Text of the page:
Caribbean Cruise – Walking Around Kralendijk, Bonaire (Day 7)

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After our unbelievably amazing snorkeling trip, we walked back from Woodwind’s small dock towards downtown Kralendijk, Bonaire where the Emerald Princess was docked. We went back to the ship for a quick buffet lunch, and then headed back out with our DSLR camera for a stroll around town. Kralendijk is the charming capital city and main port of Bonaire. We took a leisurely walk around the downtown shopping area, and down by the water back towards the ship. The downtown area wasn’t huge; we were able to walk all over town in about an hour or so.

IMG_1384Justin and the Emerald Princess docked in Kralendijk, Bonaire

First, we saw the Post Office located directly across the street from the cruise ship. I love to collect stamps and postcards from places that we visit, so I thought it would be a great opportunity to purchase some colorful stamps from Bonaire! We waited in line for about 20 minutes – there were only a few people ahead of us in line, and only one person behind the counter. When we got to the front, we discovered that we were not allowed to purchase stamps there! She could sell stamps to put onto envelopes to be mailed directly through the post office, but she refused to sell me any stamps! I could not understand why for the life of me, but we left empty handed.

IMG_1383Kralendijk Craft Market

Right beside the Post Office and across from the cruise ship dock was the Bonaire Art and Craft Market. The Market is generally open during the hours that cruise ships are in port, mostly throughout the winter months. We wandered around the market and we were able to find many locally produced and handmade items by Bonaire residents, with an emphasis on local specialties. This was definitely my type of shopping trip as I’m always looking for unique items from the places that we visit.

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We found these beautiful handmade glass necklaces made by artist, Charlene Bosch of Elements Bonaire. There were many pieces of jewelry made out of Dichroic Glass. I absolutely loved my necklace (as you’ll see in the later photos from dinner time) – it is two different shades of blue that sparkle in the sunlight, which reminds me of the beautiful ocean all around Bonaire.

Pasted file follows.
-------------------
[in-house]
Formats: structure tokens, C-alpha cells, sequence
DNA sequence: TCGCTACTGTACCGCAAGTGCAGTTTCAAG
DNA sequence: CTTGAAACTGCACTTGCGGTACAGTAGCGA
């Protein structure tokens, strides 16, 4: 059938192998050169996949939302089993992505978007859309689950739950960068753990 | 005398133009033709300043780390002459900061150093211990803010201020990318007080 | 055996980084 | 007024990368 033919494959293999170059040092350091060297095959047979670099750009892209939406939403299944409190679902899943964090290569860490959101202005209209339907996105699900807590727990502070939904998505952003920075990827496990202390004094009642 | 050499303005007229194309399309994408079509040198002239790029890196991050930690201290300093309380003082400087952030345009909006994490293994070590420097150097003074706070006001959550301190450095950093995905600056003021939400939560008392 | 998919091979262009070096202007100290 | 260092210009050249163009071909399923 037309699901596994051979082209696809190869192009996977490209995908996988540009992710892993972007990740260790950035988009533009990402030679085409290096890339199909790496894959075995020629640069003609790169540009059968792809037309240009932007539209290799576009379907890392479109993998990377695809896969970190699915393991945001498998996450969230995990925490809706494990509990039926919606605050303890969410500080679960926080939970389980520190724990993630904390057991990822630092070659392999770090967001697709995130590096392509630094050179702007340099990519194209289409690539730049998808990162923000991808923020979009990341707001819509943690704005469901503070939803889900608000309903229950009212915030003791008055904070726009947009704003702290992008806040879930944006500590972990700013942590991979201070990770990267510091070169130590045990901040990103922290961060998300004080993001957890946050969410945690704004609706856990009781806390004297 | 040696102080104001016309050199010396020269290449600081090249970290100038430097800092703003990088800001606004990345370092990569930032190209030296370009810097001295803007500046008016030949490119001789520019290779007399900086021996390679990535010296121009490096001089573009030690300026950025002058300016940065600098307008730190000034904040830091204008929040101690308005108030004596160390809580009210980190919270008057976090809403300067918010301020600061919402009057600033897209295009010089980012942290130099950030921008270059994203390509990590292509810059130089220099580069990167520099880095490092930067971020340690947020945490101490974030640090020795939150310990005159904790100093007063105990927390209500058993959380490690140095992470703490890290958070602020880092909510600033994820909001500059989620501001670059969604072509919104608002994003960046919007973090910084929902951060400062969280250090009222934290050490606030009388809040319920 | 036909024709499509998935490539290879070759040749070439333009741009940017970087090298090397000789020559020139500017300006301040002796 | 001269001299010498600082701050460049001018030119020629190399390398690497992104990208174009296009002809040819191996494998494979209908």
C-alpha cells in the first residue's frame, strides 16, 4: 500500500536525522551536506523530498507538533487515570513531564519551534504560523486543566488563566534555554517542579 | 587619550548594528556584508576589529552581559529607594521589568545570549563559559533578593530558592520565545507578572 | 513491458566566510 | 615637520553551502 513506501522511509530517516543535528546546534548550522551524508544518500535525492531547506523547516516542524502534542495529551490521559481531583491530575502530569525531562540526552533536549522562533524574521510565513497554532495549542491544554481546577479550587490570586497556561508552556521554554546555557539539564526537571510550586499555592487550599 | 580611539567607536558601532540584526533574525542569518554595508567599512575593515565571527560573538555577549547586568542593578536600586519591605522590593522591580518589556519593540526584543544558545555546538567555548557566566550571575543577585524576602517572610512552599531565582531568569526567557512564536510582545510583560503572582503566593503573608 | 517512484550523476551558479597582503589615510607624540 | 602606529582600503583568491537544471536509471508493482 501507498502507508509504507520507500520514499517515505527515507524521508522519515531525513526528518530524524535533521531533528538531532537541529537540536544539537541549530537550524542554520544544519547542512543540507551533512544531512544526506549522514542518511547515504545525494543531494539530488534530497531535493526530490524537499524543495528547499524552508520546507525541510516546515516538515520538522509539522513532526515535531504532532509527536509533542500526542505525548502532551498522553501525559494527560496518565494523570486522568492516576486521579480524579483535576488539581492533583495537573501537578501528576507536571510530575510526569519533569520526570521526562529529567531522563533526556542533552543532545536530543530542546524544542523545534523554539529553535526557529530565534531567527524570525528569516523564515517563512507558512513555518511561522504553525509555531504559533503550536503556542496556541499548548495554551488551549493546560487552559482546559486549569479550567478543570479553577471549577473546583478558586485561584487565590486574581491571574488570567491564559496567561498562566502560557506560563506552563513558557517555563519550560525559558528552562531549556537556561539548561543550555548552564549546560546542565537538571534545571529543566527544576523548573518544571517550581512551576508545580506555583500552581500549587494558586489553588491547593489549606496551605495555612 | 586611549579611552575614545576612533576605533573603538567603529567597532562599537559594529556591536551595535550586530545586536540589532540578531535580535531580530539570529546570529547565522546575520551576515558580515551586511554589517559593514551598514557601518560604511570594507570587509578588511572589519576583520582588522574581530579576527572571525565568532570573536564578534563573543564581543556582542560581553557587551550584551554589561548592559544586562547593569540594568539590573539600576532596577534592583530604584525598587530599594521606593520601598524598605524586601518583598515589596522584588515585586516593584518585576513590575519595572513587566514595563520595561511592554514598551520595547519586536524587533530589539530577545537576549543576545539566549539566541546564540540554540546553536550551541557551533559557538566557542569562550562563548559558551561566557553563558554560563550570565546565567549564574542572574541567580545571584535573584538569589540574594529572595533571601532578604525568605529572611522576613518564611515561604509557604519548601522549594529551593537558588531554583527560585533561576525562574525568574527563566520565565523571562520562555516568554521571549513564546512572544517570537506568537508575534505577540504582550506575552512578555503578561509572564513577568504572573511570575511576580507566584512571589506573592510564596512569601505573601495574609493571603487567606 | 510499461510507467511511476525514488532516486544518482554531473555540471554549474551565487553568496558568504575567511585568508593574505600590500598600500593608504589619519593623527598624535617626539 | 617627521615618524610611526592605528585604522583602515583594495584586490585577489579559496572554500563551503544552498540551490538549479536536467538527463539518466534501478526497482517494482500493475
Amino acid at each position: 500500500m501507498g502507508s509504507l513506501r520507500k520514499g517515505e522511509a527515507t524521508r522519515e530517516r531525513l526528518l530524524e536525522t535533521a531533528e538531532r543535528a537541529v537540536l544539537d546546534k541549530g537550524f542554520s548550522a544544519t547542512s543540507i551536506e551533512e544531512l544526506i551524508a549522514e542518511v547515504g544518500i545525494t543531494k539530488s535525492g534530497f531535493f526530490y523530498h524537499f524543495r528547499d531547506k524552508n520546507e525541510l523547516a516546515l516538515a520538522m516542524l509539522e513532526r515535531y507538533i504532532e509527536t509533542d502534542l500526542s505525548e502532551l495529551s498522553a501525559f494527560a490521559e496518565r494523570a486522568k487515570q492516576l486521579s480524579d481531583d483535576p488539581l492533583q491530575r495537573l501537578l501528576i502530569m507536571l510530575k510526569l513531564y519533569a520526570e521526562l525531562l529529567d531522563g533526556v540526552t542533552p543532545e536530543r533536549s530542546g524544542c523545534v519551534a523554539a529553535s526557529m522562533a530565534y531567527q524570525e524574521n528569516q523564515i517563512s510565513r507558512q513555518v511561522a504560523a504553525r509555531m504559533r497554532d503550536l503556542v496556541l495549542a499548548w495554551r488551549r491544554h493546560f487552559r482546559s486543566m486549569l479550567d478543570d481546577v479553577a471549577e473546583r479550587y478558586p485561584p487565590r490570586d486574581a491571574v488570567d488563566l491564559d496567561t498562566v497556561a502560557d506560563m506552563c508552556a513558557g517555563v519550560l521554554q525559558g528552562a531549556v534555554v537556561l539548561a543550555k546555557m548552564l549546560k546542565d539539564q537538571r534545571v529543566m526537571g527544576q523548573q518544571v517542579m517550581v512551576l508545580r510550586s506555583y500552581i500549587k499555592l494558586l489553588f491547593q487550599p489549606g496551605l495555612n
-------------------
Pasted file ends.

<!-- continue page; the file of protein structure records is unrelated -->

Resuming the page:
We also purchased some sea salt and bath salts from a stand owned by Maria Lopez. Bonaire harvests its own salt and we were able to purchase Bonairean bath & scrub salts, as well as edible coarse sea salt. Since we’ve been back home, I’ve used the various scented baths salts for a relaxing aromatherapy experience at home!

We visited a stall that supported the Bonaire Animal Shelter. We purchased a picture book that was published by the island’s Donkey Sanctuary with all proceeds assisting the sanctuary. We hope to someday return to Bonaire and visit the Donkey Sanctuary, as we really enjoyed visiting the Donkey Sanctuary of Canada close to home. There are currently about 400 donkeys living at the Bonaire Donkey Sanctuary and they are provided with food, water, and medical care as well as a happy life. Donkeys are not native to the island of Bonaire. They were brought over by the Spaniards in the 17th century to assist with manual labor and farming. With the increase of modern technology, many people abandoned their donkeys and let them roam freely around the island. As Bonaire is such a dry and hot island, many of the donkeys die of hunger or dehydration. Thankfully, the Bonaire Donkey Sanctuary has been able to rescue many of these donkeys and provide them with the chance to have fulfilling and healthy lives.

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After shopping at the Market, we took a walk down the main street, Kaya Grandi. This shopping street has many styles of architecture from the 1800s and 1900s. All of the buildings are painted in bright colors, and you definitely won’t find any huge brand named stores here! All of the shops are independently owned, so there was the opportunity to find some unique items. There were many restaurants and cafes, too! With so many Caribbean islands catering to chain stores and tons of the same jewelry shops, Bonaire was a breath of fresh air!

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IMG_1400Bonaire flag and Netherlands flag

A brief history lesson: Bonaire used to be a part of the Netherlands Antilles until the country’s dissolution in 2010. Now, Bonaire is considered to be a special municipality within the Netherlands. Dutch is the official language of Bonaire, although the most widely spoken language on the island is the creole language Papiamentu. We didn’t have a problem speaking English to anyone on the island. It seemed as though many people there could speak many different languages. Spanish is also widely spoken on the island. Only about 17,000 people live in Bonaire.

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Plasa Machi Mimi was an interesting yellow building that we saw along the water directly across from the cruise port. In fact, you can see the Emerald Princess right behind the structure! Every Friday, there is a vegetables market there with traders traveling from Venezuela to sell their fresh produce. Unfortunately, we didn’t see the market as our cruise ship docked later in the day.

Next, we enjoyed a lovely walk along the water before heading back to the cruise ship. There were many gorgeous views of the ocean that we were fortunate enough to enjoy that day.